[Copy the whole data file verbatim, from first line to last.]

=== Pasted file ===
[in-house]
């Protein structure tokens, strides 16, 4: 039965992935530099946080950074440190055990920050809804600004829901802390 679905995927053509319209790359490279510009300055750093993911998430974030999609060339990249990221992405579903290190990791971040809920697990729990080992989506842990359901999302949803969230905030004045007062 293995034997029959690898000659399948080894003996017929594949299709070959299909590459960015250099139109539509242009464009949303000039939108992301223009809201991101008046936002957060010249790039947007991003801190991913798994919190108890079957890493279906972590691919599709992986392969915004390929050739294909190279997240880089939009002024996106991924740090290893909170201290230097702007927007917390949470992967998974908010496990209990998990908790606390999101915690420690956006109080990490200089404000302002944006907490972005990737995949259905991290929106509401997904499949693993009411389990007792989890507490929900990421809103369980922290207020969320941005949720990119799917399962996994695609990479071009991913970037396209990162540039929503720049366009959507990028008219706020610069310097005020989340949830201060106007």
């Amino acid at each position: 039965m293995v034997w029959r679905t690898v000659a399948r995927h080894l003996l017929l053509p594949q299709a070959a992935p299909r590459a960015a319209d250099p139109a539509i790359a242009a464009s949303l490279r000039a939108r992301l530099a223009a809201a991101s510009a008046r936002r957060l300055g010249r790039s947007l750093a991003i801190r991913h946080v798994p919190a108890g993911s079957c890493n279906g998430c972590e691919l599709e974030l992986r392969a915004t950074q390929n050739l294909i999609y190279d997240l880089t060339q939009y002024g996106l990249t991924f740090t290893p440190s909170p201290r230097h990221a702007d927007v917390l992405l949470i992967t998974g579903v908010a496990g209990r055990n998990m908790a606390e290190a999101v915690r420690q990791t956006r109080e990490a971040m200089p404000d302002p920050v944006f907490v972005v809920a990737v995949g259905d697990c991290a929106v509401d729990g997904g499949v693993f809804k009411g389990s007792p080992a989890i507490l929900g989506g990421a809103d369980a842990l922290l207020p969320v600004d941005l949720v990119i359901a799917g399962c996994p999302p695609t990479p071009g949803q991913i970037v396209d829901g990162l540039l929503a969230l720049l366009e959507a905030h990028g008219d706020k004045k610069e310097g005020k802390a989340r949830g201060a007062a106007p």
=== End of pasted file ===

[in-house]
């Protein structure tokens, strides 16, 4: 039965992935530099946080950074440190055990920050809804600004829901802390 679905995927053509319209790359490279510009300055750093993911998430974030999609060339990249990221992405579903290190990791971040809920697990729990080992989506842990359901999302949803969230905030004045007062 293995034997029959690898000659399948080894003996017929594949299709070959299909590459960015250099139109539509242009464009949303000039939108992301223009809201991101008046936002957060010249790039947007991003801190991913798994919190108890079957890493279906972590691919599709992986392969915004390929050739294909190279997240880089939009002024996106991924740090290893909170201290230097702007927007917390949470992967998974908010496990209990998990908790606390999101915690420690956006109080990490200089404000302002944006907490972005990737995949259905991290929106509401997904499949693993009411389990007792989890507490929900990421809103369980922290207020969320941005949720990119799917399962996994695609990479071009991913970037396209990162540039929503720049366009959507990028008219706020610069310097005020989340949830201060106007």
């Amino acid at each position: 039965m293995v034997w029959r679905t690898v000659a399948r995927h080894l003996l017929l053509p594949q299709a070959a992935p299909r590459a960015a319209d250099p139109a539509i790359a242009a464009s949303l490279r000039a939108r992301l530099a223009a809201a991101s510009a008046r936002r957060l300055g010249r790039s947007l750093a991003i801190r991913h946080v798994p919190a108890g993911s079957c890493n279906g998430c972590e691919l599709e974030l992986r392969a915004t950074q390929n050739l294909i999609y190279d997240l880089t060339q939009y002024g996106l990249t991924f740090t290893p440190s909170p201290r230097h990221a702007d927007v917390l992405l949470i992967t998974g579903v908010a496990g209990r055990n998990m908790a606390e290190a999101v915690r420690q990791t956006r109080e990490a971040m200089p404000d302002p920050v944006f907490v972005v809920a990737v995949g259905d697990c991290a929106v509401d729990g997904g499949v693993f809804k009411g389990s007792p080992a989890i507490l929900g989506g990421a809103d369980a842990l922290l207020p969320v600004d941005l949720v990119i359901a799917g399962c996994p999302p695609t990479p071009g949803q991913i970037v396209d829901g990162l540039l929503a969230l720049l366009e959507a905030h990028g008219d706020k004045k610069e310097g005020k802390a989340r949830g201060a007062a106007p």